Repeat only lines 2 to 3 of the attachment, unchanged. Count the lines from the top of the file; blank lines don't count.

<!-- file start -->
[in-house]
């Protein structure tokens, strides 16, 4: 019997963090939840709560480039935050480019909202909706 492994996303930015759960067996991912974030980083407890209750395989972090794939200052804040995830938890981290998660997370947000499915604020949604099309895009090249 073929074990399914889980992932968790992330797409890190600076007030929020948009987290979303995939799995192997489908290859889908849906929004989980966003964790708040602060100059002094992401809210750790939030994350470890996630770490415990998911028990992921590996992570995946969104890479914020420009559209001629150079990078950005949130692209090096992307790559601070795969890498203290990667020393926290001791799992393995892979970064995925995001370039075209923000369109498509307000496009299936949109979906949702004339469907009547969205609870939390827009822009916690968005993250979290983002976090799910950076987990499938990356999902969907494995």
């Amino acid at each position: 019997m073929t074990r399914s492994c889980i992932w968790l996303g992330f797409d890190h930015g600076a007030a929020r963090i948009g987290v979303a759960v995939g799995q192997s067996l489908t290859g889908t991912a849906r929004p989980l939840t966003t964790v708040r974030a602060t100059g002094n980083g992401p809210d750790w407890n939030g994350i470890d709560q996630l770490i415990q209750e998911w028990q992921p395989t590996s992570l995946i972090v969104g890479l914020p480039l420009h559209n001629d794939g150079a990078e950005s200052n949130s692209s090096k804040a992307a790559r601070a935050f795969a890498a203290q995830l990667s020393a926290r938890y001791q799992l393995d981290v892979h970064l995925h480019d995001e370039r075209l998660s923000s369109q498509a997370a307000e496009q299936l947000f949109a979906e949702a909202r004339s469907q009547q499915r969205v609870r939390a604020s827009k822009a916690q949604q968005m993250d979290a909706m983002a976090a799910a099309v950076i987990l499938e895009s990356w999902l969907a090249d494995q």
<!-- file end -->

């Protein structure tokens, strides 16, 4: 019997963090939840709560480039935050480019909202909706 492994996303930015759960067996991912974030980083407890209750395989972090794939200052804040995830938890981290998660997370947000499915604020949604099309895009090249 073929074990399914889980992932968790992330797409890190600076007030929020948009987290979303995939799995192997489908290859889908849906929004989980966003964790708040602060100059002094992401809210750790939030994350470890996630770490415990998911028990992921590996992570995946969104890479914020420009559209001629150079990078950005949130692209090096992307790559601070795969890498203290990667020393926290001791799992393995892979970064995925995001370039075209923000369109498509307000496009299936949109979906949702004339469907009547969205609870939390827009822009916690968005993250979290983002976090799910950076987990499938990356999902969907494995």
């Amino acid at each position: 019997m073929t074990r399914s492994c889980i992932w968790l996303g992330f797409d890190h930015g600076a007030a929020r963090i948009g987290v979303a759960v995939g799995q192997s067996l489908t290859g889908t991912a849906r929004p989980l939840t966003t964790v708040r974030a602060t100059g002094n980083g992401p809210d750790w407890n939030g994350i470890d709560q996630l770490i415990q209750e998911w028990q992921p395989t590996s992570l995946i972090v969104g890479l914020p480039l420009h559209n001629d794939g150079a990078e950005s200052n949130s692209s090096k804040a992307a790559r601070a935050f795969a890498a203290q995830l990667s020393a926290r938890y001791q799992l393995d981290v892979h970064l995925h480019d995001e370039r075209l998660s923000s369109q498509a997370a307000e496009q299936l947000f949109a979906e949702a909202r004339s469907q009547q499915r969205v609870r939390a604020s827009k822009a916690q949604q968005m993250d979290a909706m983002a976090a799910a099309v950076i987990l499938e895009s990356w999902l969907a090249d494995q």